By Ivan Ilyin, from Книга раздумий (The Book of Rumination)
translation by Edvin Buday
You do not wear glasses? What a shame! In the opposite case, I would have told you a little something about glasses. After all, it is thanks to them that I have learned something in life, something that possibly might not be without any use for others as well.
When I was a child I did not wear glasses. At that time, to me there only seemed to exist “another’s glasses” that I looked through with such eagerness and curiosity. But this always ended in disenchantment: everything immediately became strangely vague, so sharply skewed, wrong, deceptive; or, on the contrary, all objects became comically small, as if they had been moved away like toys, pedantically did everything their own way. I secretly thought: “So that’s how he sees the world! No, my world is better”. “Stop it, you’ll ruin your eyes!” — a stern voice often sounded. But I myself was happy to return to my own “worldview” and already knew that another’s glasses did little to help.
The years went by without glasses: I had no desire to turn to another’s (they were unsuitable) and for the time being I had no need of my own. I was possessed of a youthful confidence that told me, that I “saw everything correctly, like it is in reality”… Who could want anything more? And I lived like this in the naïve complacency of a creature that suspects nothing.
Then the great war broke out, and it put a pair of Zeiss field binoculars in my hands. Suddenly, my horizon significantly widened. Having the ability to see so far, so clearly, and so crisply was tremendous. And every time when I put my field binoculars away, I felt that my vision just narrowed, and that I would immediately become part of that very same group of “dwarves” who because of their weak vision saw objects myopically and also didn’t register many things at all. From that point onward, I made two decisions: to not overrate my normal vision and to cherish it in any way I could.
In the heavy and chaotic post-war days, I had lost all my illusions. I knew that I suffered from bad eyesight and could not go without glasses. And when a famous ophthalmologist chose the glasses I needed and I put them on for the first time, I was surprised at how I had earlier marched through life with my “visionary” conceit. From that point forward, I worry not only about my eyes, but about my glasses, too, and I take special care to guard them from the dirt and dust that settles on them from God knows where. There is still something else that I am indebted to the experience of wearing glasses for…
Above all else, I do not trust another person’s glasses at all: I want to see everything myself, that is, through my own glasses. Thus, they have taught me a propensity for independence, and consequently, the formation of character. It is true that it is said, that “independent men” are “insufferable and quarrelsome”. However, it is not necessary to become a “know-it-all” in one’s field or to fall into aggressive pertinacity; all that is needed is to sink into the depths of one’s own “self”, because in those depths true and creative conviction is formed.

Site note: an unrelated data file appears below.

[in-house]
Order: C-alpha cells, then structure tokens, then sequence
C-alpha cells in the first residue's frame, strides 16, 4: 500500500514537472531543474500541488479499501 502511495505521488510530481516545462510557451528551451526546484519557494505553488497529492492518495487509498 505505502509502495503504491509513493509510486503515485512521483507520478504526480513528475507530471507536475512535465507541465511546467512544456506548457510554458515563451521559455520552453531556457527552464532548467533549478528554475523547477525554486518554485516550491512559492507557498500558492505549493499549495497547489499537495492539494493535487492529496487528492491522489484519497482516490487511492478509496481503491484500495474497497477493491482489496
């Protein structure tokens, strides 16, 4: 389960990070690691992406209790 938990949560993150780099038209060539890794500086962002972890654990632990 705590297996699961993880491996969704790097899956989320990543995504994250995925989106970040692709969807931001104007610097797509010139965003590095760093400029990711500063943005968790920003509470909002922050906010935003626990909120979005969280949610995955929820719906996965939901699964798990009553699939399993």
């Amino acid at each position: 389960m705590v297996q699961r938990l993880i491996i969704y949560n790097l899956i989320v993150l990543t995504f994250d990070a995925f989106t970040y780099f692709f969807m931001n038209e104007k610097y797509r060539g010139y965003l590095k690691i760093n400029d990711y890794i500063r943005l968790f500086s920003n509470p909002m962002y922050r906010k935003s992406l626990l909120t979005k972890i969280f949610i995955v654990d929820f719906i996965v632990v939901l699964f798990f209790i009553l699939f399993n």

Hereafter, glasses became a permanent warning against complacency and arrogance. We are all forced to get used to the idea that we see little and poorly; that our normal eye does not grasp many of the things which is important, and, possibly, the most important as well: that we have good reason to always think about the limits of our own mental capacities. There is nothing easier than crossing these boundaries; nothing is as vital as the gradual broadening of these limits. Our spiritual vision is limited; it can always lead us to illusions and disenchantment. And how is it at all possible for us to find true “spiritual glasses”, glasses that could help and save us?..
Is humanity not near-sighted? Does it not stumble around by touch? Does it not register its own movement blindly after the bright progress of spiritual vision? Has it not surrendered to pitiful bragging about is good eyesight? From time to time we clean our glasses by removing dirt and incrustation from them. But who of us thinks to check and improve our “spiritual glasses”, widen and deepen our spiritual vision? Who knows the ways and methods of this improvement? How are we to arrive at the last truth of spiritual vision which the philosophers call “evidence”, which means the transcendence of temporal-subjective “vision” and the acquisition of completed, true “understanding”?
How many men wear the glasses of others that they accidentally found outside and through which they see everything in a twisted and skewed way! But they cannot correctly clean and wear even these glasses… And those glasses then become their fate.